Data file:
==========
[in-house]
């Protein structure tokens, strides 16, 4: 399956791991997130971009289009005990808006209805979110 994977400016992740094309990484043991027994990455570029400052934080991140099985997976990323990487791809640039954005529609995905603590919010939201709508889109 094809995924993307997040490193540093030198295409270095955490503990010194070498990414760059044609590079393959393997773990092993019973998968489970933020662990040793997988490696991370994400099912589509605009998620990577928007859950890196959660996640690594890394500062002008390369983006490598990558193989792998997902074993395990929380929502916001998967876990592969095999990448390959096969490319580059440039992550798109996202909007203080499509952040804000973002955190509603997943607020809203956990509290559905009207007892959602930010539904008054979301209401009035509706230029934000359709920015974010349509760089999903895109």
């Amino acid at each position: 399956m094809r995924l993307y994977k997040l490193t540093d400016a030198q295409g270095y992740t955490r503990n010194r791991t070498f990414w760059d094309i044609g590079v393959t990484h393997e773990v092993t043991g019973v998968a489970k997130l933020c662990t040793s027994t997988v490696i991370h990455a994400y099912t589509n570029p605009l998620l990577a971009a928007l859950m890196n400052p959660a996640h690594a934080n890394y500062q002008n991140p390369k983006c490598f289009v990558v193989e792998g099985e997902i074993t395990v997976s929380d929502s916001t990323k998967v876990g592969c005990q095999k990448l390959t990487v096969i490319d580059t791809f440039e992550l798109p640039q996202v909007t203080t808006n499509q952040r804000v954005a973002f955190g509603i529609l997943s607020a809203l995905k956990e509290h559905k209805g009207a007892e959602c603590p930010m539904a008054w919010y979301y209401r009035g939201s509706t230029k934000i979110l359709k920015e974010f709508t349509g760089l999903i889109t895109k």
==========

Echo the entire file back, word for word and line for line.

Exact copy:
[in-house]
């Protein structure tokens, strides 16, 4: 399956791991997130971009289009005990808006209805979110 994977400016992740094309990484043991027994990455570029400052934080991140099985997976990323990487791809640039954005529609995905603590919010939201709508889109 094809995924993307997040490193540093030198295409270095955490503990010194070498990414760059044609590079393959393997773990092993019973998968489970933020662990040793997988490696991370994400099912589509605009998620990577928007859950890196959660996640690594890394500062002008390369983006490598990558193989792998997902074993395990929380929502916001998967876990592969095999990448390959096969490319580059440039992550798109996202909007203080499509952040804000973002955190509603997943607020809203956990509290559905009207007892959602930010539904008054979301209401009035509706230029934000359709920015974010349509760089999903895109």
């Amino acid at each position: 399956m094809r995924l993307y994977k997040l490193t540093d400016a030198q295409g270095y992740t955490r503990n010194r791991t070498f990414w760059d094309i044609g590079v393959t990484h393997e773990v092993t043991g019973v998968a489970k997130l933020c662990t040793s027994t997988v490696i991370h990455a994400y099912t589509n570029p605009l998620l990577a971009a928007l859950m890196n400052p959660a996640h690594a934080n890394y500062q002008n991140p390369k983006c490598f289009v990558v193989e792998g099985e997902i074993t395990v997976s929380d929502s916001t990323k998967v876990g592969c005990q095999k990448l390959t990487v096969i490319d580059t791809f440039e992550l798109p640039q996202v909007t203080t808006n499509q952040r804000v954005a973002f955190g509603i529609l997943s607020a809203l995905k956990e509290h559905k209805g009207a007892e959602c603590p930010m539904a008054w919010y979301y209401r009035g939201s509706t230029k934000i979110l359709k920015e974010f709508t349509g760089l999903i889109t895109k």